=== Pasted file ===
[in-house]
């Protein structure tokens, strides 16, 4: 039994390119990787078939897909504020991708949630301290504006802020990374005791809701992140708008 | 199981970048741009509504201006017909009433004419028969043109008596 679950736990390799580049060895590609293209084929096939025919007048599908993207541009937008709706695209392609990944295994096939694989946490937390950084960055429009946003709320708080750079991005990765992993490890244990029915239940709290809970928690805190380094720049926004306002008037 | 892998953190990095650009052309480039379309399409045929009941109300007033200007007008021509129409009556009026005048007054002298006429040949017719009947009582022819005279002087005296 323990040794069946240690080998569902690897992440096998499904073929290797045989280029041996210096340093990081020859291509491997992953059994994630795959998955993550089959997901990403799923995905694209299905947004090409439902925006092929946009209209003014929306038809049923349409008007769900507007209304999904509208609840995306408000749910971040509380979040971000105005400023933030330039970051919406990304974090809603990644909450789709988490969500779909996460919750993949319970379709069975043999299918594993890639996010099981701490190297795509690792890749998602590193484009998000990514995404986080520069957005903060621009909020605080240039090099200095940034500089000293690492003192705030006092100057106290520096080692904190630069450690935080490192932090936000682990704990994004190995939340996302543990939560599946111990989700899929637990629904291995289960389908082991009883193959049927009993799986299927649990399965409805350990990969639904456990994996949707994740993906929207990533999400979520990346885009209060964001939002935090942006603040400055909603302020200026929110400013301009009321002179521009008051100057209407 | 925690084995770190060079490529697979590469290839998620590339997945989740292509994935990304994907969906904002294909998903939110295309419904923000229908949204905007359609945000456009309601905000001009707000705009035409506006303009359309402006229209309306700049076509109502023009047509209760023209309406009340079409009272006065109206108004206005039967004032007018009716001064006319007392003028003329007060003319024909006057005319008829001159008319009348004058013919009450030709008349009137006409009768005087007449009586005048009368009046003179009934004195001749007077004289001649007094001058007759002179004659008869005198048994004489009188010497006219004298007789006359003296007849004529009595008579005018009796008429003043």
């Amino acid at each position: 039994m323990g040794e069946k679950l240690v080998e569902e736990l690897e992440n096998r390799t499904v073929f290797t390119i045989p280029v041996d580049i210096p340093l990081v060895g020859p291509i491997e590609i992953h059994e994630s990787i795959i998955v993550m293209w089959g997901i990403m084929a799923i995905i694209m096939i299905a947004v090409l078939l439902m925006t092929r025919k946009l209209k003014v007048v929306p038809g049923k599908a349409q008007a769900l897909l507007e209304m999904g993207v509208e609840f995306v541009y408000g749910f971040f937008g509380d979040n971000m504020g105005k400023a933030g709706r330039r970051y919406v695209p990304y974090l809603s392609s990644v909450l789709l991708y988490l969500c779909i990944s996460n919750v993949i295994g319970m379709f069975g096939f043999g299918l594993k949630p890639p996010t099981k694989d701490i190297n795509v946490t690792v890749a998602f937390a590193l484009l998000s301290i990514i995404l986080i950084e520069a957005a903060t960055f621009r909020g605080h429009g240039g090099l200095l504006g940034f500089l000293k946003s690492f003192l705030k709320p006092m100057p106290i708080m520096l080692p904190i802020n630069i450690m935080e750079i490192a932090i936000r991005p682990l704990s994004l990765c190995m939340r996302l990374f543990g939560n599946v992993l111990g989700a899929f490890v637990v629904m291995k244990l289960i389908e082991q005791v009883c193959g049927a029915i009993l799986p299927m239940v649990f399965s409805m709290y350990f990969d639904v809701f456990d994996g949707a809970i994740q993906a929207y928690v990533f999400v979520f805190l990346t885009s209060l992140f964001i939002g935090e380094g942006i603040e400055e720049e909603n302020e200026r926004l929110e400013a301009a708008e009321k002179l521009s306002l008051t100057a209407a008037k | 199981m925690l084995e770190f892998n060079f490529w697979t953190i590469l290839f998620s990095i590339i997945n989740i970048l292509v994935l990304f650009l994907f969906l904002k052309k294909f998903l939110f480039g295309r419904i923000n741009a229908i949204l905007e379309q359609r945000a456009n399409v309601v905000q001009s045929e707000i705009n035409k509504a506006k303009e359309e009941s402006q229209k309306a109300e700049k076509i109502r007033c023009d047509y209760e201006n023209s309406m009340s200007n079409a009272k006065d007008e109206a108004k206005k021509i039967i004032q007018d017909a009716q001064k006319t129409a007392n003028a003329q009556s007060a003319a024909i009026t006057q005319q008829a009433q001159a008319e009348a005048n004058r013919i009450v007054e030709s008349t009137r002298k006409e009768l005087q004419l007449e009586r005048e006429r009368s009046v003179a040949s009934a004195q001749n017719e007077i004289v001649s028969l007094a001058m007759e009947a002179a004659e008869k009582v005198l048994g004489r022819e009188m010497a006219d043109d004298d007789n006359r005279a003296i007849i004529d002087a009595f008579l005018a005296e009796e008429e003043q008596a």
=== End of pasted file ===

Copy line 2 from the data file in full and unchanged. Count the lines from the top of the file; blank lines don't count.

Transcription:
């Protein structure tokens, strides 16, 4: 039994390119990787078939897909504020991708949630301290504006802020990374005791809701992140708008 | 199981970048741009509504201006017909009433004419028969043109008596 679950736990390799580049060895590609293209084929096939025919007048599908993207541009937008709706695209392609990944295994096939694989946490937390950084960055429009946003709320708080750079991005990765992993490890244990029915239940709290809970928690805190380094720049926004306002008037 | 892998953190990095650009052309480039379309399409045929009941109300007033200007007008021509129409009556009026005048007054002298006429040949017719009947009582022819005279002087005296 323990040794069946240690080998569902690897992440096998499904073929290797045989280029041996210096340093990081020859291509491997992953059994994630795959998955993550089959997901990403799923995905694209299905947004090409439902925006092929946009209209003014929306038809049923349409008007769900507007209304999904509208609840995306408000749910971040509380979040971000105005400023933030330039970051919406990304974090809603990644909450789709988490969500779909996460919750993949319970379709069975043999299918594993890639996010099981701490190297795509690792890749998602590193484009998000990514995404986080520069957005903060621009909020605080240039090099200095940034500089000293690492003192705030006092100057106290520096080692904190630069450690935080490192932090936000682990704990994004190995939340996302543990939560599946111990989700899929637990629904291995289960389908082991009883193959049927009993799986299927649990399965409805350990990969639904456990994996949707994740993906929207990533999400979520990346885009209060964001939002935090942006603040400055909603302020200026929110400013301009009321002179521009008051100057209407 | 925690084995770190060079490529697979590469290839998620590339997945989740292509994935990304994907969906904002294909998903939110295309419904923000229908949204905007359609945000456009309601905000001009707000705009035409506006303009359309402006229209309306700049076509109502023009047509209760023209309406009340079409009272006065109206108004206005039967004032007018009716001064006319007392003028003329007060003319024909006057005319008829001159008319009348004058013919009450030709008349009137006409009768005087007449009586005048009368009046003179009934004195001749007077004289001649007094001058007759002179004659008869005198048994004489009188010497006219004298007789006359003296007849004529009595008579005018009796008429003043």